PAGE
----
Camera.Size pictureSize = camParams.getSupportedPictureSizes().get(0);
for (Camera.Size size : camParams.getSupportedPictureSizes()) {
    if (size.width == previewSize.width && size.height == previewSize.height) {
        pictureSize = size;
camParams.setPictureSize(pictureSize.width, pictureSize.height);

First we find a preview size that the camera supports, who’s width and height are at least equal to the IMAGE_SIZE that we want. IMAGE_SIZE can be any integer, but know that the higher the value, the less likely we are to find a match. I’ve found that 1024 is a good value for large images, that is supported by most devices. Once we’ve found an adequate preview size, we set it on the camera parameters.

Next we look at the cameras supported picture sizes - the size of the actual pictures that can be taken. We try to find an exact match to the preview size we discovered, which I’ve found in most cases is available. It is possible that there is no picture size that matches the preview size, so in this case we default to the first picture size. Again once we’ve found the right picture size, we set it on the camera parameters.

You can start the preview and handle permissions in accordance with the Android Developer Guide, but once it comes to handling the captured photo, we have one more thing we need to do.

With the byte array returned from the camera picture callback, we need to process the image in such a way that it crops a square from the top of the image, since the top of the preview is all that’s displayed to the user. If we were to cut a square out of the center of the image, it wouldn’t match the preview.

The processing code looks like so:

private Bitmap processImage(byte[] data) throws IOException {
    // Determine the width/height of the image
    int width = camera.getParameters().getPictureSize().width;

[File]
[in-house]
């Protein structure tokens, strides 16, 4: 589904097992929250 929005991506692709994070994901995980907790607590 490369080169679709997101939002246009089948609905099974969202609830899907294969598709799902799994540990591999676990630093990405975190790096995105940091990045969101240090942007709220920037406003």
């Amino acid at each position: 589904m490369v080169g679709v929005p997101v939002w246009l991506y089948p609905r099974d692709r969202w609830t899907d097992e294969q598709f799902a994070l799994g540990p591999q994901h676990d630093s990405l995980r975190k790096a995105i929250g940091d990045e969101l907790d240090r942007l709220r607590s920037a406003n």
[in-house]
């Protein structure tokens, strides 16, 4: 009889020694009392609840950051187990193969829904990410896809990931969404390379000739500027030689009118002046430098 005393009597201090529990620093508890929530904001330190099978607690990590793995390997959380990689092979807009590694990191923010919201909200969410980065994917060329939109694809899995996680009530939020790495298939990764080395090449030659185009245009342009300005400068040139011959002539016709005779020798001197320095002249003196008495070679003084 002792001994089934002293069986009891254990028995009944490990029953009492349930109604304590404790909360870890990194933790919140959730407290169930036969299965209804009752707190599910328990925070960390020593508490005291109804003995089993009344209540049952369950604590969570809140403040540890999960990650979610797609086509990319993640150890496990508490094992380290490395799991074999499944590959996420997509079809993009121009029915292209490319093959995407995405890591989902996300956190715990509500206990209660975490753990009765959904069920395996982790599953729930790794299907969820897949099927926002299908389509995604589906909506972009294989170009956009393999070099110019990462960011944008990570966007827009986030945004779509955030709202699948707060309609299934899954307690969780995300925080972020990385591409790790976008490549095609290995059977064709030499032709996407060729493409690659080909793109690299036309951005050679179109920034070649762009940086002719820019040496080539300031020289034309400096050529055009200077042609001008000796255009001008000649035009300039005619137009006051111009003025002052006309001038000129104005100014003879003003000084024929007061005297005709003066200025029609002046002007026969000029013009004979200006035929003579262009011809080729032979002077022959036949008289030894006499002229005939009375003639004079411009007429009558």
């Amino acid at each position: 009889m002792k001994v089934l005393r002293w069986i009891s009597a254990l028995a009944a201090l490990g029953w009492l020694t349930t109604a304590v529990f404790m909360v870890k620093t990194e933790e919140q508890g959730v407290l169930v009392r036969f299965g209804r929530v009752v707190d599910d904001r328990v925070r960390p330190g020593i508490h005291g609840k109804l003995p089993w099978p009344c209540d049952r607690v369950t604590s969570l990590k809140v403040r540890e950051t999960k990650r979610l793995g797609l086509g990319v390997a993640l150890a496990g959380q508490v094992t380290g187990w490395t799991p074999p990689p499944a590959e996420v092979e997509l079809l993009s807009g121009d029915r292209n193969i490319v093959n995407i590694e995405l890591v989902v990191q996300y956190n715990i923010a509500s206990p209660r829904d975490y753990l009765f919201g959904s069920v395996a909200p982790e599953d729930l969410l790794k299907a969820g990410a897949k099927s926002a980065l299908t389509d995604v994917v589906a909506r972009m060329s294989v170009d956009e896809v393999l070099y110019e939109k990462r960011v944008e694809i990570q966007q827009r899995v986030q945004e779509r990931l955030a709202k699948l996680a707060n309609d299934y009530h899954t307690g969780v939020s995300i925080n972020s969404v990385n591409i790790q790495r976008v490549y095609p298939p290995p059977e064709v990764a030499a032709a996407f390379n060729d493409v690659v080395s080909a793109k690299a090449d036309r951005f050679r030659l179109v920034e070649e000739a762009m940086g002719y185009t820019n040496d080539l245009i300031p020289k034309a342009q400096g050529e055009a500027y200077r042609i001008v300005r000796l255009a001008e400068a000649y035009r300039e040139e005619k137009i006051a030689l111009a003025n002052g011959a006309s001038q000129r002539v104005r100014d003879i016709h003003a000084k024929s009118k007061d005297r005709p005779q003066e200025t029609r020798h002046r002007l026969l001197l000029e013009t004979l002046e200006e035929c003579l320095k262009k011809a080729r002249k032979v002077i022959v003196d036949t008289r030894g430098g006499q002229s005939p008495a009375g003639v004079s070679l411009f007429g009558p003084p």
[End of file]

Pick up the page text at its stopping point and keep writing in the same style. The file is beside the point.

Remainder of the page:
int height = camera.getParameters().getPictureSize().height;

    // Load the bitmap from the byte array
    BitmapFactory.Options options = new BitmapFactory.Options();
    options.inPreferredConfig = Bitmap.Config.ARGB_8888;
    Bitmap bitmap = BitmapFactory.decodeByteArray(data, 0, data.length, options);

    // Rotate and crop the image into a square
    int croppedWidth = (width > height) ? height : width;
    int croppedHeight = (width > height) ? height : width;

    Matrix matrix = new Matrix();
    Bitmap cropped = Bitmap.createBitmap(bitmap, 0, 0, croppedWidth, croppedHeight, matrix, true);

    // Scale down to the output size
    Bitmap scaledBitmap = Bitmap.createScaledBitmap(cropped, IMAGE_SIZE, IMAGE_SIZE, true);

    return scaledBitmap;

Note: You’ll notice an IMAGE_ORIENTATION value here when we rotate the image. Because the camera we’re making here is vertical, when initializing the camera we tell it to rotate 90 degrees when displaying in the preview. The resulting image is also going to need to be rotated to be vertical, so in this case IMAGE_ORIENTATION is 90. It’s important to note however that this is not the best way to accomplish this, and you should detect and modify the camera preview orientation and image processing rotation, programmatically at runtime based on the camera of the device you’re running on. It’s unsafe to assume that all devices will be handled by a straight 90-degree rotation. For more information on how to do this, see the setDisplayOrientation sample code.

Calling this from the onPictureTaken event of the Camera.PictureCallback interface will give us a perfectly square image that matches the preview displayed to the user.

Square Preview
Square Picture Result


And that’s how you handle creating a square camera on Android. When I first approached this, I had assumed that there would be built-in functionality to handle square photos, especially with how popular they’ve become in recent years, so I was surprised how much needed to go into this seemingly trivial task.

I didn’t cover the basics of setting up your camera, creating the holder, handling permissions and rotation, and all the other goodies that go along with camera management, but combining this post with the Android Developer Guide should get you exactly where you want with regards to taking square photos on Android!

Let me know if this post was helpful on Twitter @kylewbanks or down below, and follow me to keep up with future posts!